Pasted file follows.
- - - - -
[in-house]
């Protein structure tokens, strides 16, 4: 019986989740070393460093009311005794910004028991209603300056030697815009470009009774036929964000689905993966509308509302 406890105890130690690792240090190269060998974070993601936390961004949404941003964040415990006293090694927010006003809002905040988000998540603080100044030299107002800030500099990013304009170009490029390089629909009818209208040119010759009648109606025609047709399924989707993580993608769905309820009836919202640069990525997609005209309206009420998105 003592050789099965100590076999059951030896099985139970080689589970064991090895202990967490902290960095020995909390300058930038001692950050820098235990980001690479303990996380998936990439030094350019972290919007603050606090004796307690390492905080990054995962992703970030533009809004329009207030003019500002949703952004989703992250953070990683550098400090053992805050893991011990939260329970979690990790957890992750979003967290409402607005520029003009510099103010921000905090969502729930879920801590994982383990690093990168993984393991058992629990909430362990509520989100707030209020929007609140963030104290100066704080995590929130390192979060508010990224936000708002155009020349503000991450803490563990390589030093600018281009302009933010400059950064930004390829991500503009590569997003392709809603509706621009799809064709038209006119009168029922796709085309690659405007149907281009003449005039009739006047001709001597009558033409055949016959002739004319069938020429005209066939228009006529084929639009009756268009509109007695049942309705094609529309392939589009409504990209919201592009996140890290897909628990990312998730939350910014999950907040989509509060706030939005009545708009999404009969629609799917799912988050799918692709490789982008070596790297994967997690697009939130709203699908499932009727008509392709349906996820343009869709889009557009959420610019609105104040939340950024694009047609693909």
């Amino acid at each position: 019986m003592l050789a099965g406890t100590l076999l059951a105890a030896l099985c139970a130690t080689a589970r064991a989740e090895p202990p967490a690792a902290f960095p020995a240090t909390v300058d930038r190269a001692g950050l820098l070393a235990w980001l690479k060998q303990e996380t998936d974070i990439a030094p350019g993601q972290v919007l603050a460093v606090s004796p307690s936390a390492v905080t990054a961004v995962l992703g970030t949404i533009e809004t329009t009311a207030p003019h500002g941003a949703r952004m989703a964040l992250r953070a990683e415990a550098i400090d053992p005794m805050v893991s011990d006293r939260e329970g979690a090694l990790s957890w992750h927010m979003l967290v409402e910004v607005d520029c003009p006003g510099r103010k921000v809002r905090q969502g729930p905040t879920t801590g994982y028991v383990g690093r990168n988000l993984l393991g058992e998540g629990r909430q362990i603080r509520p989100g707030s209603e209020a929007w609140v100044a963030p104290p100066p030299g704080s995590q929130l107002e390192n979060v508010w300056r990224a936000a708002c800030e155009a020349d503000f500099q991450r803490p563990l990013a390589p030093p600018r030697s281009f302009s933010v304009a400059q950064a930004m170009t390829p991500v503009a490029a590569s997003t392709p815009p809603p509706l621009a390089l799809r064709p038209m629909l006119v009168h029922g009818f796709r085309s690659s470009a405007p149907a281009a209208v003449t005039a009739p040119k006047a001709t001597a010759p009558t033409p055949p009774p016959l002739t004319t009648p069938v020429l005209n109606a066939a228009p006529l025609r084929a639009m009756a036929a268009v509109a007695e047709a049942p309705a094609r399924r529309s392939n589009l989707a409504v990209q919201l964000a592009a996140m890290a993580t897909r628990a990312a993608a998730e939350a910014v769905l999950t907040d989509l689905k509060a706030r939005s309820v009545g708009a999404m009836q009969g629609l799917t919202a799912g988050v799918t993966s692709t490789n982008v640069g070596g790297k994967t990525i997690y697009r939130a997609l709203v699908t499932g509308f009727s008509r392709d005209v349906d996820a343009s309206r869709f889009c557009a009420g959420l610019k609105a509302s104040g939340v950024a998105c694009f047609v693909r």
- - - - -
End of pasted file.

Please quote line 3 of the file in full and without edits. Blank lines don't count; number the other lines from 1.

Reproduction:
């Amino acid at each position: 019986m003592l050789a099965g406890t100590l076999l059951a105890a030896l099985c139970a130690t080689a589970r064991a989740e090895p202990p967490a690792a902290f960095p020995a240090t909390v300058d930038r190269a001692g950050l820098l070393a235990w980001l690479k060998q303990e996380t998936d974070i990439a030094p350019g993601q972290v919007l603050a460093v606090s004796p307690s936390a390492v905080t990054a961004v995962l992703g970030t949404i533009e809004t329009t009311a207030p003019h500002g941003a949703r952004m989703a964040l992250r953070a990683e415990a550098i400090d053992p005794m805050v893991s011990d006293r939260e329970g979690a090694l990790s957890w992750h927010m979003l967290v409402e910004v607005d520029c003009p006003g510099r103010k921000v809002r905090q969502g729930p905040t879920t801590g994982y028991v383990g690093r990168n988000l993984l393991g058992e998540g629990r909430q362990i603080r509520p989100g707030s209603e209020a929007w609140v100044a963030p104290p100066p030299g704080s995590q929130l107002e390192n979060v508010w300056r990224a936000a708002c800030e155009a020349d503000f500099q991450r803490p563990l990013a390589p030093p600018r030697s281009f302009s933010v304009a400059q950064a930004m170009t390829p991500v503009a490029a590569s997003t392709p815009p809603p509706l621009a390089l799809r064709p038209m629909l006119v009168h029922g009818f796709r085309s690659s470009a405007p149907a281009a209208v003449t005039a009739p040119k006047a001709t001597a010759p009558t033409p055949p009774p016959l002739t004319t009648p069938v020429l005209n109606a066939a228009p006529l025609r084929a639009m009756a036929a268009v509109a007695e047709a049942p309705a094609r399924r529309s392939n589009l989707a409504v990209q919201l964000a592009a996140m890290a993580t897909r628990a990312a993608a998730e939350a910014v769905l999950t907040d989509l689905k509060a706030r939005s309820v009545g708009a999404m009836q009969g629609l799917t919202a799912g988050v799918t993966s692709t490789n982008v640069g070596g790297k994967t990525i997690y697009r939130a997609l709203v699908t499932g509308f009727s008509r392709d005209v349906d996820a343009s309206r869709f889009c557009a009420g959420l610019k609105a509302s104040g939340v950024a998105c694009f047609v693909r």